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Your students want to feel like they can communicate with you when they need help, when they need advice, or anything else school-related. A great way to make yourself available to your students is to literally keep your doors always open. Let them know that they can reach you - however way you prefer students to reach you. Whether it's through their parents via a communication tool, stopping by your office, or coming up to your desk right after class. 

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Connecting with students online isn't always easy. Teaching online requires a different set of skills and knowledge than in-person. My number one recommendation to keep students interested and engaged is to make the most out of technology. Use whiteboards, virtual class games, breakout rooms, and the right communication tools to add variety to your lessons. 

Make sure to familiarize yourself with these tools, and that your students know how to use them as well. That will encourage students to use them. You can use class communication tools to include parents in the conversation too, and share class updates instantly. Keeping parents engaged and included helps strengthen students' bonds with their parents, and gives parents a chance to actively participate in their learning journeys.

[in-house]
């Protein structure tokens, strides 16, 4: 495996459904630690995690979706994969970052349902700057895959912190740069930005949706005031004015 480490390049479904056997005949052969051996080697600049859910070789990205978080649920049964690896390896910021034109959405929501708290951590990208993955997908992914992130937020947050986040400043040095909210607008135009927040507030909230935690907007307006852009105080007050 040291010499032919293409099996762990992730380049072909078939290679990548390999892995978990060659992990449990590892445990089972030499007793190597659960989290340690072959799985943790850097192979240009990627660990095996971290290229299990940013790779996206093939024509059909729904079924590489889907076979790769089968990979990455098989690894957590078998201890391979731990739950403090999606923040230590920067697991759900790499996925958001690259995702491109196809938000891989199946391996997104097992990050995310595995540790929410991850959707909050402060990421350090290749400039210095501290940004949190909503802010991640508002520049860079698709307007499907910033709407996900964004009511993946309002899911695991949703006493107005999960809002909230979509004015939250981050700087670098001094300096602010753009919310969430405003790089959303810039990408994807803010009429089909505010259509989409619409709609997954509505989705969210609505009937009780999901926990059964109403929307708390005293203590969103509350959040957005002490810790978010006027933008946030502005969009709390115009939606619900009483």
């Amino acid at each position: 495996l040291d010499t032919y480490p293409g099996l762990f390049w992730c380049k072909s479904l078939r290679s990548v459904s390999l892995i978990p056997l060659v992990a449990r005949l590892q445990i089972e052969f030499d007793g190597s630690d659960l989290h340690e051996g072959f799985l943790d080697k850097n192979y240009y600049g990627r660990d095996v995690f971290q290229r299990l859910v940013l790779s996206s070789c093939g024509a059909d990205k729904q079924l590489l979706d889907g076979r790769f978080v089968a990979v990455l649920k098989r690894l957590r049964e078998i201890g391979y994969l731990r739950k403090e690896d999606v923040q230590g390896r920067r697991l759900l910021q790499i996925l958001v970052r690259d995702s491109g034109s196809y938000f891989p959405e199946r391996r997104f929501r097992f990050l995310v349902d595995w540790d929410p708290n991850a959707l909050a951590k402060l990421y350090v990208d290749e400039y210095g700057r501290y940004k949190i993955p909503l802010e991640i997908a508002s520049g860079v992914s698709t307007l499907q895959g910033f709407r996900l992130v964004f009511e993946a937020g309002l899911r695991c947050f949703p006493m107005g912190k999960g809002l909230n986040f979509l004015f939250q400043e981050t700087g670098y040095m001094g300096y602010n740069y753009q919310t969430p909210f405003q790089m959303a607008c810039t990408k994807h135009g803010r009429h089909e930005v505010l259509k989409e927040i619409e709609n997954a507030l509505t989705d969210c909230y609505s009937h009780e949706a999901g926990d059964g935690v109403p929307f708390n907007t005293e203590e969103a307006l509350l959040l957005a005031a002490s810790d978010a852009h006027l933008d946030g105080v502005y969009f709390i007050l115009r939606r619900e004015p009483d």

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Have you heard of a choice menu board or a choice wheel? A great tip to get students to take initiative in their learning is to let them make their own decisions and choices. They decide what they want to learn today. Create a choice menu board (or wheel) with all your lessons for the semester, and let students decide which one they'd like to learn. Cross out the completed lessons from the board once you're done. Keep going until you've completed the cirriculum, with your students taking the lead in their own learning journey.


Students will understand your lesson easier when they have something that can connect it to their real-world. The answer to "why do we need to learn this?" cannot always be "because you have to". Teachers who default to that response can almost instantly lose all credibility with their students. Give them a real reason to want to learn the class material. Relate a topic to something that has happened or will most likely happen in their lives. This will help them connect to the lesson on a deeper level and be interested to continue learning more throughout the semester.